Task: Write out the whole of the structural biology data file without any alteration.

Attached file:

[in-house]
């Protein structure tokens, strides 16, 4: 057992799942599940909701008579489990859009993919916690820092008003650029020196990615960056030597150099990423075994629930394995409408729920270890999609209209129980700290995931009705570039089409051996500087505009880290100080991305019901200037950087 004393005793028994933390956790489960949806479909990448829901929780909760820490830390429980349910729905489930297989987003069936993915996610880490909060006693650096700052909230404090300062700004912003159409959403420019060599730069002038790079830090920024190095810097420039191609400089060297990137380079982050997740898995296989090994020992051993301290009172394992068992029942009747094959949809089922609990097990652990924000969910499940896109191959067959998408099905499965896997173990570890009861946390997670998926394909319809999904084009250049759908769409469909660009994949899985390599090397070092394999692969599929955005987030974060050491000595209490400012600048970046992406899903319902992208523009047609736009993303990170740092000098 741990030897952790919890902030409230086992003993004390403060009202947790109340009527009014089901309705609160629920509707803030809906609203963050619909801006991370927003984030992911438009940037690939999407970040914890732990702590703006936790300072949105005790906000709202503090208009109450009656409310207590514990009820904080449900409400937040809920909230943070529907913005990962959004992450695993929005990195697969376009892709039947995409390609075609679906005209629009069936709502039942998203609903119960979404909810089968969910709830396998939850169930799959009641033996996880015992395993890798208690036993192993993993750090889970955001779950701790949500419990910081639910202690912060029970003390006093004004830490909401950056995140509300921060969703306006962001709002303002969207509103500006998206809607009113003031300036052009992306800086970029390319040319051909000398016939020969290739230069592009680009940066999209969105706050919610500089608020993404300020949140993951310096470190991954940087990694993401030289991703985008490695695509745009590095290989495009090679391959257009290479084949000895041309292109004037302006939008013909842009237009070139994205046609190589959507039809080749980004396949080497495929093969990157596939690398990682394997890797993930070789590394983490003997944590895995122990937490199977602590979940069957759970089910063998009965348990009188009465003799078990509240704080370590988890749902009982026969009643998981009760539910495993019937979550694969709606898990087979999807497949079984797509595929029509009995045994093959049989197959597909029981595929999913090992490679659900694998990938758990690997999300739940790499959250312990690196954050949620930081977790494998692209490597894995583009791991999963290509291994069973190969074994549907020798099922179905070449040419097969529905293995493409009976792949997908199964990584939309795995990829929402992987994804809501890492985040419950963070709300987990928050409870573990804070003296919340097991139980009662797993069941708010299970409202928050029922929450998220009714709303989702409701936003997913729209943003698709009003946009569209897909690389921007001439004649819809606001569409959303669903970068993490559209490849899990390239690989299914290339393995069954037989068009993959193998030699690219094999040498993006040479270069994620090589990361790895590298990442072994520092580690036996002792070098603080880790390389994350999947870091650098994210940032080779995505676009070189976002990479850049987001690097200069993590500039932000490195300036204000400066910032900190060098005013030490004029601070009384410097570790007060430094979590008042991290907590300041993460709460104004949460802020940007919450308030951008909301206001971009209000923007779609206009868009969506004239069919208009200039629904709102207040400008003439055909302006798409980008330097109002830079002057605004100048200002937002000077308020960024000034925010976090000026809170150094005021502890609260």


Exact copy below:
[in-house]
């Protein structure tokens, strides 16, 4: 057992799942599940909701008579489990859009993919916690820092008003650029020196990615960056030597150099990423075994629930394995409408729920270890999609209209129980700290995931009705570039089409051996500087505009880290100080991305019901200037950087 004393005793028994933390956790489960949806479909990448829901929780909760820490830390429980349910729905489930297989987003069936993915996610880490909060006693650096700052909230404090300062700004912003159409959403420019060599730069002038790079830090920024190095810097420039191609400089060297990137380079982050997740898995296989090994020992051993301290009172394992068992029942009747094959949809089922609990097990652990924000969910499940896109191959067959998408099905499965896997173990570890009861946390997670998926394909319809999904084009250049759908769409469909660009994949899985390599090397070092394999692969599929955005987030974060050491000595209490400012600048970046992406899903319902992208523009047609736009993303990170740092000098 741990030897952790919890902030409230086992003993004390403060009202947790109340009527009014089901309705609160629920509707803030809906609203963050619909801006991370927003984030992911438009940037690939999407970040914890732990702590703006936790300072949105005790906000709202503090208009109450009656409310207590514990009820904080449900409400937040809920909230943070529907913005990962959004992450695993929005990195697969376009892709039947995409390609075609679906005209629009069936709502039942998203609903119960979404909810089968969910709830396998939850169930799959009641033996996880015992395993890798208690036993192993993993750090889970955001779950701790949500419990910081639910202690912060029970003390006093004004830490909401950056995140509300921060969703306006962001709002303002969207509103500006998206809607009113003031300036052009992306800086970029390319040319051909000398016939020969290739230069592009680009940066999209969105706050919610500089608020993404300020949140993951310096470190991954940087990694993401030289991703985008490695695509745009590095290989495009090679391959257009290479084949000895041309292109004037302006939008013909842009237009070139994205046609190589959507039809080749980004396949080497495929093969990157596939690398990682394997890797993930070789590394983490003997944590895995122990937490199977602590979940069957759970089910063998009965348990009188009465003799078990509240704080370590988890749902009982026969009643998981009760539910495993019937979550694969709606898990087979999807497949079984797509595929029509009995045994093959049989197959597909029981595929999913090992490679659900694998990938758990690997999300739940790499959250312990690196954050949620930081977790494998692209490597894995583009791991999963290509291994069973190969074994549907020798099922179905070449040419097969529905293995493409009976792949997908199964990584939309795995990829929402992987994804809501890492985040419950963070709300987990928050409870573990804070003296919340097991139980009662797993069941708010299970409202928050029922929450998220009714709303989702409701936003997913729209943003698709009003946009569209897909690389921007001439004649819809606001569409959303669903970068993490559209490849899990390239690989299914290339393995069954037989068009993959193998030699690219094999040498993006040479270069994620090589990361790895590298990442072994520092580690036996002792070098603080880790390389994350999947870091650098994210940032080779995505676009070189976002990479850049987001690097200069993590500039932000490195300036204000400066910032900190060098005013030490004029601070009384410097570790007060430094979590008042991290907590300041993460709460104004949460802020940007919450308030951008909301206001971009209000923007779609206009868009969506004239069919208009200039629904709102207040400008003439055909302006798409980008330097109002830079002057605004100048200002937002000077308020960024000034925010976090000026809170150094005021502890609260």